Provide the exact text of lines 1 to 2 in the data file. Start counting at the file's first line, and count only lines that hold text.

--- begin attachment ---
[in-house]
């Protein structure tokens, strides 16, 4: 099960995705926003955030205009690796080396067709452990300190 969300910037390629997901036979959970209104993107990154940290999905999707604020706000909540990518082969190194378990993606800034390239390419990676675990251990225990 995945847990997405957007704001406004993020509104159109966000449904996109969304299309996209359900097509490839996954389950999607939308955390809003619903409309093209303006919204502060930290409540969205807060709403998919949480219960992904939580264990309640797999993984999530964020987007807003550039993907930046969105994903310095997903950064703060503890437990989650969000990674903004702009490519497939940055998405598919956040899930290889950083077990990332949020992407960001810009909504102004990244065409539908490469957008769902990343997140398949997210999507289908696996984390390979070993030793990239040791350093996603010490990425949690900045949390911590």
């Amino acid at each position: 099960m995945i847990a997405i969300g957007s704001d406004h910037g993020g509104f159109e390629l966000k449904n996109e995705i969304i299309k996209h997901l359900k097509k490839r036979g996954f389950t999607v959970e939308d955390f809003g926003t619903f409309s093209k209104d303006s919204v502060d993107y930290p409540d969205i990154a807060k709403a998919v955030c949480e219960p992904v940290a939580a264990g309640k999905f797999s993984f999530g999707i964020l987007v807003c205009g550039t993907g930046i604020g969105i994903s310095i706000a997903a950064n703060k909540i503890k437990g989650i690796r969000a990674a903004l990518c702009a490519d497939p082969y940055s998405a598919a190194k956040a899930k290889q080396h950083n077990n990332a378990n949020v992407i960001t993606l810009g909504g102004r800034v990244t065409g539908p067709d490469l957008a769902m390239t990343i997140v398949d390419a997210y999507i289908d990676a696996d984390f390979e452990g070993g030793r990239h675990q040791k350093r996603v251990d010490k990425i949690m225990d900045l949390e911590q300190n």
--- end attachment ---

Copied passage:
[in-house]
């Protein structure tokens, strides 16, 4: 099960995705926003955030205009690796080396067709452990300190 969300910037390629997901036979959970209104993107990154940290999905999707604020706000909540990518082969190194378990993606800034390239390419990676675990251990225990 995945847990997405957007704001406004993020509104159109966000449904996109969304299309996209359900097509490839996954389950999607939308955390809003619903409309093209303006919204502060930290409540969205807060709403998919949480219960992904939580264990309640797999993984999530964020987007807003550039993907930046969105994903310095997903950064703060503890437990989650969000990674903004702009490519497939940055998405598919956040899930290889950083077990990332949020992407960001810009909504102004990244065409539908490469957008769902990343997140398949997210999507289908696996984390390979070993030793990239040791350093996603010490990425949690900045949390911590």